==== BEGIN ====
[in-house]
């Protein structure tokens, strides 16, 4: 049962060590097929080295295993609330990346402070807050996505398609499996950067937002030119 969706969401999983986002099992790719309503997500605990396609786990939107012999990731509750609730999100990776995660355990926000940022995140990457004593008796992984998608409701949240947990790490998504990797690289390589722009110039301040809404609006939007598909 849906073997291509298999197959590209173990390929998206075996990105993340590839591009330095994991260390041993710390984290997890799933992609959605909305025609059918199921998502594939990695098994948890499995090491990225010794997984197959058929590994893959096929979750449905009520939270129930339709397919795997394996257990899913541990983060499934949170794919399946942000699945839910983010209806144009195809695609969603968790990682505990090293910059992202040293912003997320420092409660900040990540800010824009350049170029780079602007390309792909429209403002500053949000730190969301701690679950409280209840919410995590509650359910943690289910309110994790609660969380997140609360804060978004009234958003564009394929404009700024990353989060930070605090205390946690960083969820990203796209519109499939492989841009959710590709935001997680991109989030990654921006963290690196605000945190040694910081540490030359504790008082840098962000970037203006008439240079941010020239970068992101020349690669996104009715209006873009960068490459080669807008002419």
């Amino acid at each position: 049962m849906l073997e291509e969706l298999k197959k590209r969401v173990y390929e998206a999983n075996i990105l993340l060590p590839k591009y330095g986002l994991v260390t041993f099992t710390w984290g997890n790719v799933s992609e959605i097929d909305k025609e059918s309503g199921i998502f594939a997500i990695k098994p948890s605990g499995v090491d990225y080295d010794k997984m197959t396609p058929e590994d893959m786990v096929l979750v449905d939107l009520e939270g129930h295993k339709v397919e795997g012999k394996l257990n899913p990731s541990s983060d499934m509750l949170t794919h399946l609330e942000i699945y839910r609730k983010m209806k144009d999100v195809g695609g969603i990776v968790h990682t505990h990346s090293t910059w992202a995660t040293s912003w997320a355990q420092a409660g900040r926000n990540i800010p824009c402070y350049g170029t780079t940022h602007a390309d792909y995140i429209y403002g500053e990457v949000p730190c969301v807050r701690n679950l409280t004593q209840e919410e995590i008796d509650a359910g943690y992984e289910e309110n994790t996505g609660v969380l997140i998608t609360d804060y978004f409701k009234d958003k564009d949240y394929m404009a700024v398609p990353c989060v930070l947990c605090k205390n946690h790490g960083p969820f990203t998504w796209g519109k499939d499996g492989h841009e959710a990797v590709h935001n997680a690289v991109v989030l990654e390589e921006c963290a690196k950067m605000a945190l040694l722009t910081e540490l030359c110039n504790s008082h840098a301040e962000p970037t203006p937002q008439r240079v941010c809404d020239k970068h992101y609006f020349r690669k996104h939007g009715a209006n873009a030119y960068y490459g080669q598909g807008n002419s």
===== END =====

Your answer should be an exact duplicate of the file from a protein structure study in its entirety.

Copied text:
[in-house]
């Protein structure tokens, strides 16, 4: 049962060590097929080295295993609330990346402070807050996505398609499996950067937002030119 969706969401999983986002099992790719309503997500605990396609786990939107012999990731509750609730999100990776995660355990926000940022995140990457004593008796992984998608409701949240947990790490998504990797690289390589722009110039301040809404609006939007598909 849906073997291509298999197959590209173990390929998206075996990105993340590839591009330095994991260390041993710390984290997890799933992609959605909305025609059918199921998502594939990695098994948890499995090491990225010794997984197959058929590994893959096929979750449905009520939270129930339709397919795997394996257990899913541990983060499934949170794919399946942000699945839910983010209806144009195809695609969603968790990682505990090293910059992202040293912003997320420092409660900040990540800010824009350049170029780079602007390309792909429209403002500053949000730190969301701690679950409280209840919410995590509650359910943690289910309110994790609660969380997140609360804060978004009234958003564009394929404009700024990353989060930070605090205390946690960083969820990203796209519109499939492989841009959710590709935001997680991109989030990654921006963290690196605000945190040694910081540490030359504790008082840098962000970037203006008439240079941010020239970068992101020349690669996104009715209006873009960068490459080669807008002419």
């Amino acid at each position: 049962m849906l073997e291509e969706l298999k197959k590209r969401v173990y390929e998206a999983n075996i990105l993340l060590p590839k591009y330095g986002l994991v260390t041993f099992t710390w984290g997890n790719v799933s992609e959605i097929d909305k025609e059918s309503g199921i998502f594939a997500i990695k098994p948890s605990g499995v090491d990225y080295d010794k997984m197959t396609p058929e590994d893959m786990v096929l979750v449905d939107l009520e939270g129930h295993k339709v397919e795997g012999k394996l257990n899913p990731s541990s983060d499934m509750l949170t794919h399946l609330e942000i699945y839910r609730k983010m209806k144009d999100v195809g695609g969603i990776v968790h990682t505990h990346s090293t910059w992202a995660t040293s912003w997320a355990q420092a409660g900040r926000n990540i800010p824009c402070y350049g170029t780079t940022h602007a390309d792909y995140i429209y403002g500053e990457v949000p730190c969301v807050r701690n679950l409280t004593q209840e919410e995590i008796d509650a359910g943690y992984e289910e309110n994790t996505g609660v969380l997140i998608t609360d804060y978004f409701k009234d958003k564009d949240y394929m404009a700024v398609p990353c989060v930070l947990c605090k205390n946690h790490g960083p969820f990203t998504w796209g519109k499939d499996g492989h841009e959710a990797v590709h935001n997680a690289v991109v989030l990654e390589e921006c963290a690196k950067m605000a945190l040694l722009t910081e540490l030359c110039n504790s008082h840098a301040e962000p970037t203006p937002q008439r240079v941010c809404d020239k970068h992101y609006f020349r690669k996104h939007g009715a209006n873009a030119y960068y490459g080669q598909g807008n002419s």